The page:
Chatbots are becoming the in-thing today as a CX enhancer. This technology is stepping in in every possible garb – be it social media or webpages. While chatbots are becoming a necessity today, unfortunately not every brand realises that unless you have a smart chatbot integrated, it can pretty much meet its end in the CX world.

Chatbots sure have brought in a sense of quick customer interaction and enabled access 24/7. However, if I were to compare this whole scenario with the last season of Game Of Thrones, I would liken this chatbot-customer support engagement as the fight for the seven kingdoms. If a brand incorporates a chatbot just because it’s the current tech trend, or just to save manpower costs then it is similar to walking down the same path as that of Daenerys Targaryen’s supporters in Westeros, who are unaware of the fatal experience that this alliance will usher into King’s Landing. Like Daenerys, the chatbot may initially bring in a winning streak for a brief period, but then if it isn’t hybridised the right way and directed with intelligence, it will meet its end and drag down with it the brand’s efforts to provide a better CX – may be like what happened to Jon Snow after Daenerys died. In the end, it’s a whole new set of players that take over the realm, while the lucky ones like the Starks keep to their territory.

So now the question is – are chatbots solving the problem of bad customer experience? My answer is maybe not.

Chatbots came into the picture to intelligently solve customer issues and help brands communicate in quick time. A brand may most often introduce chatbots to solve four issues:

  1. Lack of manpower availability during odd/ off-work hours.
  2. To reduce manpower costs by hiring fewer staff and letting the chatbot do the work.
  3. To handle simple queries in areas where there is heavy inbound traffic and it is humanely impossible for customer support staff to manage the large volume of inquiries.
  4. To provide instant response to a customer rather than make them wait.

While I don’t quite agree that a chatbot is a good alternative for the first two scenarios mentioned above, let’s take a look at two situations where chatbots manage the off-work hours or have been integrated into the CX landscape to reduce staffing costs. There are dime a dozen situations that each one of us knows of where either the chatbot doesn’t have an answer and suggests that we speak to a human customer representative; or worse, when we as the customer ourselves know that the chatbot won’t have a solution to our query; and yet we need to answer all its questions before it passes on the line of conversation to its human counterpart! Frustration is the ruling emotion, and nothing can create a greater negative impact on a brand’s image than this one emotion alone.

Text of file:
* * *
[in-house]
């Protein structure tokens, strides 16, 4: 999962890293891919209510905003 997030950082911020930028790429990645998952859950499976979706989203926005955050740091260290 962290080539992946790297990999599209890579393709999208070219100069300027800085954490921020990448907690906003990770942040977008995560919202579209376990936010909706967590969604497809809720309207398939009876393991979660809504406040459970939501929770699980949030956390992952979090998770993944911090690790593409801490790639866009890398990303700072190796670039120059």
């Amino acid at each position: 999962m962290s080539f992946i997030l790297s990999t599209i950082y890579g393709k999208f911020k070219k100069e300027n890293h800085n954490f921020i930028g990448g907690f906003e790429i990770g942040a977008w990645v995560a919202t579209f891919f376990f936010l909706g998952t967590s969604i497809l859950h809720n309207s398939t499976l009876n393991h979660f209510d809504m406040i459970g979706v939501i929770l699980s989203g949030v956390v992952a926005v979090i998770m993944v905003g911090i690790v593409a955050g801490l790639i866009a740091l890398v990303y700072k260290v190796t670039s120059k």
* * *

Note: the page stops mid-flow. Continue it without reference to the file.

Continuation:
Hybridising the experience is the way forward

I know of several companies in the past that have invested in chatbots in its early stages without empowering them with requisite machine learning techniques, which has only been detrimental to their business. Why, even Facebook had to abandon its chatbot experiment when its two AI programs created a language of their own and started communicating with each other, while their creators had no idea what the negotiation was all about! (source)

However, over the last few years intense research in AI for chatbots has paved the way for a hybridised working relationship between a human customer support representative and a bot to offer a wholesome customer experience. This is especially important in today’s scenario as a chatbot can probably at best understand 40% of customer queries. Beyond that it needs human support.

Organisations today are making concerted efforts to better the predictive analysis of their AI systems so that their chatbot can understand customer emotions via the words they type, the emoticons they use and their speed of typing, and respond accordingly. AI is also analysing data of each interaction with a particular customer to improve the customer’s experience by personalising its response during future interactions. These efforts are helping humans and chatbots work alongside each other to deliver a more personalised customer experience.

Take for instance a mutual fund investment firm. When a customer calls in to understand the reason for fluctuations in his fund, the chatbot can answer the initial query and thereon assist a human customer representative by prompting the reasons to keep the conversation more personal. Without this hybridised communication channel, a brand’s CX offering via chatbots can turn into something bizarre.

As research in AI combines with Natural Language Processing technologies, the empathy and judgment that comes from human customer service professionals needs to be integrated with the speed and accuracy of a chatbot. Such blended learning over a period of time will help chatbots offer a near-human experience.

Chatbots are becoming the norm today, pretty much a necessity like a refrigerator. But it’s important to understand that a business needs to scale its chatbot technology based on its organisational processes and services management. I don’t see chatbots becoming a whole and sole entity by itself at least in the next few years. But human demands sure are changing by the season, and AI needs to be retaught new ways to recognise these demands in a jiffy, adapt and adopt new ways. If I have to reiterate, I would ask – would you still prefer an old age manual defrost refrigerator because it’s all about having a refrigerator in your kitchen? Or would you prefer an auto-defrost one that saves you the hassle of cleaning up every few days and also manages your power well?